This article will help you read and understand your pathology report for dermal nevus.
by Allison Osmond MD FRCPC and Archan Kakadekar MD, updated March 2, 2021
Your skin is the largest organ in your body. It is made up of three layers: epidermis, dermis, and subcutaneous fat. The surface and the part you can see when you look at your skin is called the epidermis. The cells that make up the epidermis include squamous cells, basal cells, melanocytes, Merkel cells, and cells of the immune system. The squamous cells in the epidermis produce a material called keratin which makes the skin waterproof and strong and protects us from toxins and injuries.
The dermis is directly below the epidermis. The dermis is separated from the epidermis by a thin layer of tissue called the basement membrane. The dermis contains blood vessels and nerves. Below the dermis is a layer of fat called subcutaneous adipose tissue.
Melanocytes are specialized cells that are normally found at the very bottom of the epidermis. They are responsible for producing a dark pigment called melanin that helps protect our skin from the sun’s ultraviolet light. The amount of melanin in a person’s skin determines their skin colour – people with light skin produce little melanin and people with darker skin produce more melanin.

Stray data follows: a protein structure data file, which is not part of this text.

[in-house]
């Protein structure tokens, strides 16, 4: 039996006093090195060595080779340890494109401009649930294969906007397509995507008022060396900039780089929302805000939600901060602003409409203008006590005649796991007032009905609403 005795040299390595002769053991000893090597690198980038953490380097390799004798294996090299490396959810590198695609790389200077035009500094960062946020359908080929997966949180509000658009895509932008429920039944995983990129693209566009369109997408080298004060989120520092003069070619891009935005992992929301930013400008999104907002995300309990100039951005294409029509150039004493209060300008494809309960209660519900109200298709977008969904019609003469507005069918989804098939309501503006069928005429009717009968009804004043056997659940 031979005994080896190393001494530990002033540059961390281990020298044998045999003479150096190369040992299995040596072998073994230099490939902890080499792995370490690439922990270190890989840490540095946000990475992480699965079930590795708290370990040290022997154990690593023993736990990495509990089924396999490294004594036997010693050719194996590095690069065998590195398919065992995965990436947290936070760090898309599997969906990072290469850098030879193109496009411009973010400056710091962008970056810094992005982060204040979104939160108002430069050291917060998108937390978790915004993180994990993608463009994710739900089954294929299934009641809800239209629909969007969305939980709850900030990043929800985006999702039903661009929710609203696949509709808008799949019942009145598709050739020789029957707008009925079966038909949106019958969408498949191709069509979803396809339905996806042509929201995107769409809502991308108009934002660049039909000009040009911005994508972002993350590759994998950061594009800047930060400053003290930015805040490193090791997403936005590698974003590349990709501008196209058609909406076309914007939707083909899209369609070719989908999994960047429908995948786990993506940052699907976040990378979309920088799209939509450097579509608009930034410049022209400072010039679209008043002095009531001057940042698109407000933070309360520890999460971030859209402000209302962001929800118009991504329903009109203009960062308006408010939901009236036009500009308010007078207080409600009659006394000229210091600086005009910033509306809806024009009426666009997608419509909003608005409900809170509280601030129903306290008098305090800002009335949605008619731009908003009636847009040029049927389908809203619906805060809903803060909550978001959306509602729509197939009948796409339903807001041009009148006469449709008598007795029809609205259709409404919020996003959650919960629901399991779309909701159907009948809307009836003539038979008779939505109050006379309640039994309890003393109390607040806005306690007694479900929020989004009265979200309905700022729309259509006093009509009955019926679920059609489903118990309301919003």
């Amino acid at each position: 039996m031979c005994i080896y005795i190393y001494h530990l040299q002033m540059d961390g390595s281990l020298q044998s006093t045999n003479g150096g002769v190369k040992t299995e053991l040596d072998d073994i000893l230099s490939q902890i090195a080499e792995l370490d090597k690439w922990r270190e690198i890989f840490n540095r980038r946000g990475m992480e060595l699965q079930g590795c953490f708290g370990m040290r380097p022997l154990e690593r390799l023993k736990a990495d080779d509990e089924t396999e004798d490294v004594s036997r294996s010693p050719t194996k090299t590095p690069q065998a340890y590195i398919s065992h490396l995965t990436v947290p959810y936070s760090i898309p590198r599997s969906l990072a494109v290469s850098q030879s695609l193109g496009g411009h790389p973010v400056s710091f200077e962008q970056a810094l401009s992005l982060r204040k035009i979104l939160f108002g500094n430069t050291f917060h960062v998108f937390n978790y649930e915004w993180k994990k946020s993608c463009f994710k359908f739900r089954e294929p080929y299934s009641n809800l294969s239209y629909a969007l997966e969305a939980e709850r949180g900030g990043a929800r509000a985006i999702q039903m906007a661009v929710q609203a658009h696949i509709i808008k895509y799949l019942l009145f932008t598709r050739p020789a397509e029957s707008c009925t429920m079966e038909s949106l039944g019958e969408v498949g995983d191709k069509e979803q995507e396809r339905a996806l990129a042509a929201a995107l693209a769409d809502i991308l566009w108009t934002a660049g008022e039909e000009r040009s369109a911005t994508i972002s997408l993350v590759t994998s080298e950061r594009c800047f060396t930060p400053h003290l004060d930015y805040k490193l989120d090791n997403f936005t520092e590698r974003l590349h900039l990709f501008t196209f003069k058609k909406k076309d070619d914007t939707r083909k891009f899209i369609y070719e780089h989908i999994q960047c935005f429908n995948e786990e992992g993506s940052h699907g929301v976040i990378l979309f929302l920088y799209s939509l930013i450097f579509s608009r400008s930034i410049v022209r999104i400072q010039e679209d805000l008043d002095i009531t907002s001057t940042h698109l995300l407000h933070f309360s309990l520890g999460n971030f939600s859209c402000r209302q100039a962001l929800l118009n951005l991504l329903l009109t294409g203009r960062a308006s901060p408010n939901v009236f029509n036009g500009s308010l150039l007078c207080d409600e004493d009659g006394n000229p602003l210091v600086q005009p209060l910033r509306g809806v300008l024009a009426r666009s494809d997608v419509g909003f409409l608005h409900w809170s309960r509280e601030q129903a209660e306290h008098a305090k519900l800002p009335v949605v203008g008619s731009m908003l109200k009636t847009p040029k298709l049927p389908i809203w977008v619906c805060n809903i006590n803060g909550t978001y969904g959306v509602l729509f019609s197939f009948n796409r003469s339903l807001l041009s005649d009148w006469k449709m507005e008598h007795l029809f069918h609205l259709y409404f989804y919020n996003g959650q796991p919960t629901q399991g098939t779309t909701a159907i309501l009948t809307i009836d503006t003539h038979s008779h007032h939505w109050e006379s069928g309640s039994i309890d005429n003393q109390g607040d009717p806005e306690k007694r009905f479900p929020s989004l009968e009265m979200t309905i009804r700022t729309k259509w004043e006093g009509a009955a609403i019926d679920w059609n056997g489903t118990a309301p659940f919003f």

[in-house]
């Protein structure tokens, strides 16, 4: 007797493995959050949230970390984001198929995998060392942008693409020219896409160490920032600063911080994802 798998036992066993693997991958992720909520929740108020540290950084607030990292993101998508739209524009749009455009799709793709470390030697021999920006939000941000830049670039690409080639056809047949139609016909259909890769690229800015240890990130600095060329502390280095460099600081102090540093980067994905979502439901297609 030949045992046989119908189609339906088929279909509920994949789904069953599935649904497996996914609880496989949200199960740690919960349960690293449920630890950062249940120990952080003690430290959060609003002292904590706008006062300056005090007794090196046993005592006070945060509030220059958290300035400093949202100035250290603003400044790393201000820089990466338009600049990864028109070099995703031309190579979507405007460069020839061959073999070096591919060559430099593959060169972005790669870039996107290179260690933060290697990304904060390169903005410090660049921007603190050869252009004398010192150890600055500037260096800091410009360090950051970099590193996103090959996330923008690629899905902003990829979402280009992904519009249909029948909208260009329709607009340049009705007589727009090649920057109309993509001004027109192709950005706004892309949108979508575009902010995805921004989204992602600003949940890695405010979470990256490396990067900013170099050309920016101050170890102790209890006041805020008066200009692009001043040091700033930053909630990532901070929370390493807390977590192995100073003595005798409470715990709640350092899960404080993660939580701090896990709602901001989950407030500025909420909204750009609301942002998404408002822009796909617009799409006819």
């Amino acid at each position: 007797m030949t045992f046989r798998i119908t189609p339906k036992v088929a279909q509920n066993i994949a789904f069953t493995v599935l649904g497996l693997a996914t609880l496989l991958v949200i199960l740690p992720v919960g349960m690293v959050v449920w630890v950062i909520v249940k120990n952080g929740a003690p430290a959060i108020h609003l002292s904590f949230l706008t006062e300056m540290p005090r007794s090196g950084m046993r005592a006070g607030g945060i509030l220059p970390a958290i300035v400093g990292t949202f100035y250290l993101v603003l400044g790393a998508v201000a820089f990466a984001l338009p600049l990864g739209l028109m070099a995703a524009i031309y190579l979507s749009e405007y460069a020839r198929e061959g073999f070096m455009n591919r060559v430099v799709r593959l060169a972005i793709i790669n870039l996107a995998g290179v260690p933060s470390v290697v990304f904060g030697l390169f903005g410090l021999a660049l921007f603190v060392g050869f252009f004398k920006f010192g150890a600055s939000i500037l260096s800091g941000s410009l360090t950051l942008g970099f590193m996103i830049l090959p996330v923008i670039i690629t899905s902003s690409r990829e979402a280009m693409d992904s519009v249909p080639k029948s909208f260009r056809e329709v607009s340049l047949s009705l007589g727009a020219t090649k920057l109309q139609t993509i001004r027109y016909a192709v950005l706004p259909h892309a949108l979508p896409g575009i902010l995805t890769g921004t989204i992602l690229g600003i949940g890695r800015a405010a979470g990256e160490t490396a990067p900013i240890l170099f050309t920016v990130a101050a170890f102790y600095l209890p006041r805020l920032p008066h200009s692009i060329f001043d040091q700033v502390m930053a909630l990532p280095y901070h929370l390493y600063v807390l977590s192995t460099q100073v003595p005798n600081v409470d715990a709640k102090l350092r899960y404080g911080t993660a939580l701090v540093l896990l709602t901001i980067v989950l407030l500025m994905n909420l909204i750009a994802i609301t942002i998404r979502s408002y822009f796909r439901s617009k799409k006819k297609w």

A dermal nevus is a non-cancerous type of growth made up of melanocytes. Dermal nevi are usually seen in individuals of lighter skin complexion and can be found anywhere on the body. Most dermal nevi are called acquired because they develop in children or young adults. A nevus that develops shortly after birth is called a congenital nevus.
Another name for this type of growth is a mole. Mole is a common term used to describe any kind of growth made up of melanocytes.
A compound nevus can be flat or raised. The surface of the nevus is usually smooth and may contain hair. Most dermal nevi are light in colour and the colour may be lost slowly over time. The border between the nevus and the surrounding normal skin is usually well defined and easy to see although it may be more difficult to see if the colour of the nevus is similar to the surrounding skin.
This diagnosis can only be made after a tissue sample is removed and examined under the microscope by a pathologist. This usually involves removing the entire nevus in one piece along with a small amount of surrounding normal-appearing skin.
When examined under the microscope, dermal nevi are made up of melanocytes. The melanocytes in a dermal nevus are found only in the dermis. The melanocytes form groups called nests although single cells may also be seen. The melanocytes near the top of the dermis are usually large and round while those near the bottom are often smaller and thinner. This change in size and shape is called maturation and is a normal finding in a dermal nevus.
Most dermal nevi develop from junctional and compound nevi. In a junctional nevus, the melanocytes are only found in the epidermis. Over time, the melanocytes in a junctional nevus spread down towards the dermis forming a compound nevus. Eventually, all of the melanocytes move into the dermis creating a dermal nevus.